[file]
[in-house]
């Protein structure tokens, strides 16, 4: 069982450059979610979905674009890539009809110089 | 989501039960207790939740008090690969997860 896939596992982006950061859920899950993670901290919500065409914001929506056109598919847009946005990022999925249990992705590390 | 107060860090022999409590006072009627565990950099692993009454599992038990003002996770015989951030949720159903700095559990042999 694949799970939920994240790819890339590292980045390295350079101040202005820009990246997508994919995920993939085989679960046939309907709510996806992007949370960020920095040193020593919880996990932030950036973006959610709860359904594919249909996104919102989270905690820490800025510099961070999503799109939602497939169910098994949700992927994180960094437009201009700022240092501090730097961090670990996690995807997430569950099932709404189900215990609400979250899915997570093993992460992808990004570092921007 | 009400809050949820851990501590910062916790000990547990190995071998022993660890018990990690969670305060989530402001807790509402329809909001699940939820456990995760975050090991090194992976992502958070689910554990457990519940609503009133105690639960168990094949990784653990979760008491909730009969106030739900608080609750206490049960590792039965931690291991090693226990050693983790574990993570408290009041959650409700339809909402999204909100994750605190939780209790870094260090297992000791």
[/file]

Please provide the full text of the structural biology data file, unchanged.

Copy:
[in-house]
């Protein structure tokens, strides 16, 4: 069982450059979610979905674009890539009809110089 | 989501039960207790939740008090690969997860 896939596992982006950061859920899950993670901290919500065409914001929506056109598919847009946005990022999925249990992705590390 | 107060860090022999409590006072009627565990950099692993009454599992038990003002996770015989951030949720159903700095559990042999 694949799970939920994240790819890339590292980045390295350079101040202005820009990246997508994919995920993939085989679960046939309907709510996806992007949370960020920095040193020593919880996990932030950036973006959610709860359904594919249909996104919102989270905690820490800025510099961070999503799109939602497939169910098994949700992927994180960094437009201009700022240092501090730097961090670990996690995807997430569950099932709404189900215990609400979250899915997570093993992460992808990004570092921007 | 009400809050949820851990501590910062916790000990547990190995071998022993660890018990990690969670305060989530402001807790509402329809909001699940939820456990995760975050090991090194992976992502958070689910554990457990519940609503009133105690639960168990094949990784653990979760008491909730009969106030739900608080609750206490049960590792039965931690291991090693226990050693983790574990993570408290009041959650409700339809909402999204909100994750605190939780209790870094260090297992000791």